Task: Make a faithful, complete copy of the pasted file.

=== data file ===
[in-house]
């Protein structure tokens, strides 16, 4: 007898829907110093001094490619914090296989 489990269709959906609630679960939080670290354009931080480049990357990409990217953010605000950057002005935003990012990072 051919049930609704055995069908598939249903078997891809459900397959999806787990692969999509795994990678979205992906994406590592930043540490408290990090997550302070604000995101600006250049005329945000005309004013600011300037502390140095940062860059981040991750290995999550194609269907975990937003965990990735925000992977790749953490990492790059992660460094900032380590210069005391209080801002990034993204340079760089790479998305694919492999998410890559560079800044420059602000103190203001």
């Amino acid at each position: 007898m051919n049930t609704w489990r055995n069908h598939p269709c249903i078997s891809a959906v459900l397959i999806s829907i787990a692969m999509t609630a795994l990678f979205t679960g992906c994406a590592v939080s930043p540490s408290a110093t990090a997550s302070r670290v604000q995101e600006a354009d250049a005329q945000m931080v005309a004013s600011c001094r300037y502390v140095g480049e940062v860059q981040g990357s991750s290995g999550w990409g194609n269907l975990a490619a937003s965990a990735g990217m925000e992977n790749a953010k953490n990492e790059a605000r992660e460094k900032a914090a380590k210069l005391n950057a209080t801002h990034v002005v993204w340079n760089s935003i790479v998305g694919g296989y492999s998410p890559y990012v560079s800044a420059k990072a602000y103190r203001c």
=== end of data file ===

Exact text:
[in-house]
């Protein structure tokens, strides 16, 4: 007898829907110093001094490619914090296989 489990269709959906609630679960939080670290354009931080480049990357990409990217953010605000950057002005935003990012990072 051919049930609704055995069908598939249903078997891809459900397959999806787990692969999509795994990678979205992906994406590592930043540490408290990090997550302070604000995101600006250049005329945000005309004013600011300037502390140095940062860059981040991750290995999550194609269907975990937003965990990735925000992977790749953490990492790059992660460094900032380590210069005391209080801002990034993204340079760089790479998305694919492999998410890559560079800044420059602000103190203001």
């Amino acid at each position: 007898m051919n049930t609704w489990r055995n069908h598939p269709c249903i078997s891809a959906v459900l397959i999806s829907i787990a692969m999509t609630a795994l990678f979205t679960g992906c994406a590592v939080s930043p540490s408290a110093t990090a997550s302070r670290v604000q995101e600006a354009d250049a005329q945000m931080v005309a004013s600011c001094r300037y502390v140095g480049e940062v860059q981040g990357s991750s290995g999550w990409g194609n269907l975990a490619a937003s965990a990735g990217m925000e992977n790749a953010k953490n990492e790059a605000r992660e460094k900032a914090a380590k210069l005391n950057a209080t801002h990034v002005v993204w340079n760089s935003i790479v998305g694919g296989y492999s998410p890559y990012v560079s800044a420059k990072a602000y103190r203001c």